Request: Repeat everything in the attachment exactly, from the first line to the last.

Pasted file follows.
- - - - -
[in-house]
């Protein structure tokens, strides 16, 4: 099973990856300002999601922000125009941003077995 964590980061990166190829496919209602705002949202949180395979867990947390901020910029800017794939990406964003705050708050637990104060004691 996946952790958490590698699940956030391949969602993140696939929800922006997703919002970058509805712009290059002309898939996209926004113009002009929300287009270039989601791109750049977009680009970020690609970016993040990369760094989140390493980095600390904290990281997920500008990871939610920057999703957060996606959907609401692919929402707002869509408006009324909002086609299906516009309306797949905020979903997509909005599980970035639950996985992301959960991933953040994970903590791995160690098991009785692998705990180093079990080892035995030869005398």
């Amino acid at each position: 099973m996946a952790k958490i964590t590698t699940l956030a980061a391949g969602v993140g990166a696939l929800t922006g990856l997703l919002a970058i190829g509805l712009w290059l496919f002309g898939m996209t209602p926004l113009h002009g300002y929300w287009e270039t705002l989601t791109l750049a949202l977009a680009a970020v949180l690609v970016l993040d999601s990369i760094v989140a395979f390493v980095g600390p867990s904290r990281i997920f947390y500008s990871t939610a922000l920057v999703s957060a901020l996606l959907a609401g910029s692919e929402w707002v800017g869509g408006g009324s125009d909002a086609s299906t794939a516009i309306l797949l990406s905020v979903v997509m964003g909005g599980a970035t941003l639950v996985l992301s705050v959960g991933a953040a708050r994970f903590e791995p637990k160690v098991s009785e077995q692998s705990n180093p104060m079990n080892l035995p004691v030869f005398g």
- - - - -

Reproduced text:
[in-house]
């Protein structure tokens, strides 16, 4: 099973990856300002999601922000125009941003077995 964590980061990166190829496919209602705002949202949180395979867990947390901020910029800017794939990406964003705050708050637990104060004691 996946952790958490590698699940956030391949969602993140696939929800922006997703919002970058509805712009290059002309898939996209926004113009002009929300287009270039989601791109750049977009680009970020690609970016993040990369760094989140390493980095600390904290990281997920500008990871939610920057999703957060996606959907609401692919929402707002869509408006009324909002086609299906516009309306797949905020979903997509909005599980970035639950996985992301959960991933953040994970903590791995160690098991009785692998705990180093079990080892035995030869005398």
């Amino acid at each position: 099973m996946a952790k958490i964590t590698t699940l956030a980061a391949g969602v993140g990166a696939l929800t922006g990856l997703l919002a970058i190829g509805l712009w290059l496919f002309g898939m996209t209602p926004l113009h002009g300002y929300w287009e270039t705002l989601t791109l750049a949202l977009a680009a970020v949180l690609v970016l993040d999601s990369i760094v989140a395979f390493v980095g600390p867990s904290r990281i997920f947390y500008s990871t939610a922000l920057v999703s957060a901020l996606l959907a609401g910029s692919e929402w707002v800017g869509g408006g009324s125009d909002a086609s299906t794939a516009i309306l797949l990406s905020v979903v997509m964003g909005g599980a970035t941003l639950v996985l992301s705050v959960g991933a953040a708050r994970f903590e791995p637990k160690v098991s009785e077995q692998s705990n180093p104060m079990n080892l035995p004691v030869f005398g």